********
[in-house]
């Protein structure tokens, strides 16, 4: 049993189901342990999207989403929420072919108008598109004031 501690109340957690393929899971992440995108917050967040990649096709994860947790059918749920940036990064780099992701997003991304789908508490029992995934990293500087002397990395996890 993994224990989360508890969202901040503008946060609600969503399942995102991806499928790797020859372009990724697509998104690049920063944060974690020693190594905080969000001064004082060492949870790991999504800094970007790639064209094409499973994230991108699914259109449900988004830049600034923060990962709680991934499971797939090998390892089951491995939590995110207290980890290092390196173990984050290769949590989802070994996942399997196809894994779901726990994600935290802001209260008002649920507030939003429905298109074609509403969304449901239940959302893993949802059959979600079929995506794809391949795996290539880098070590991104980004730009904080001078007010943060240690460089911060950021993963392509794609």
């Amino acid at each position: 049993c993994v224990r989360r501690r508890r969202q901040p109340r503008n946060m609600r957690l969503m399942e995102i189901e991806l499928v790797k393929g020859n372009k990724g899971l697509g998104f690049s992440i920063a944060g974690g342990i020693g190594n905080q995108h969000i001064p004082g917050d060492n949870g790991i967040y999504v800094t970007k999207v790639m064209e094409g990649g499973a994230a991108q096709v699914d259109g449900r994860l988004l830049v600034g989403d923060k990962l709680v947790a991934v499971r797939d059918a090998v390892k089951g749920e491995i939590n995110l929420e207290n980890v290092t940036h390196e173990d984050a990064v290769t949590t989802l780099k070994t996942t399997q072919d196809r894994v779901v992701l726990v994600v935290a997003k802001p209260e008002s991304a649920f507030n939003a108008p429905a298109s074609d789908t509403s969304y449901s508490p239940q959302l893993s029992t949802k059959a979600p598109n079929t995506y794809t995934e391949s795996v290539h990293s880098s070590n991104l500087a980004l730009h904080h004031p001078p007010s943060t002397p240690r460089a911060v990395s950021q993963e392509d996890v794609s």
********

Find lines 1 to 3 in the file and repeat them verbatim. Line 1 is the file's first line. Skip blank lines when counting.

[in-house]
């Protein structure tokens, strides 16, 4: 049993189901342990999207989403929420072919108008598109004031 501690109340957690393929899971992440995108917050967040990649096709994860947790059918749920940036990064780099992701997003991304789908508490029992995934990293500087002397990395996890 993994224990989360508890969202901040503008946060609600969503399942995102991806499928790797020859372009990724697509998104690049920063944060974690020693190594905080969000001064004082060492949870790991999504800094970007790639064209094409499973994230991108699914259109449900988004830049600034923060990962709680991934499971797939090998390892089951491995939590995110207290980890290092390196173990984050290769949590989802070994996942399997196809894994779901726990994600935290802001209260008002649920507030939003429905298109074609509403969304449901239940959302893993949802059959979600079929995506794809391949795996290539880098070590991104980004730009904080001078007010943060240690460089911060950021993963392509794609």
């Amino acid at each position: 049993c993994v224990r989360r501690r508890r969202q901040p109340r503008n946060m609600r957690l969503m399942e995102i189901e991806l499928v790797k393929g020859n372009k990724g899971l697509g998104f690049s992440i920063a944060g974690g342990i020693g190594n905080q995108h969000i001064p004082g917050d060492n949870g790991i967040y999504v800094t970007k999207v790639m064209e094409g990649g499973a994230a991108q096709v699914d259109g449900r994860l988004l830049v600034g989403d923060k990962l709680v947790a991934v499971r797939d059918a090998v390892k089951g749920e491995i939590n995110l929420e207290n980890v290092t940036h390196e173990d984050a990064v290769t949590t989802l780099k070994t996942t399997q072919d196809r894994v779901v992701l726990v994600v935290a997003k802001p209260e008002s991304a649920f507030n939003a108008p429905a298109s074609d789908t509403s969304y449901s508490p239940q959302l893993s029992t949802k059959a979600p598109n079929t995506y794809t995934e391949s795996v290539h990293s880098s070590n991104l500087a980004l730009h904080h004031p001078p007010s943060t002397p240690r460089a911060v990395s950021q993963e392509d996890v794609s």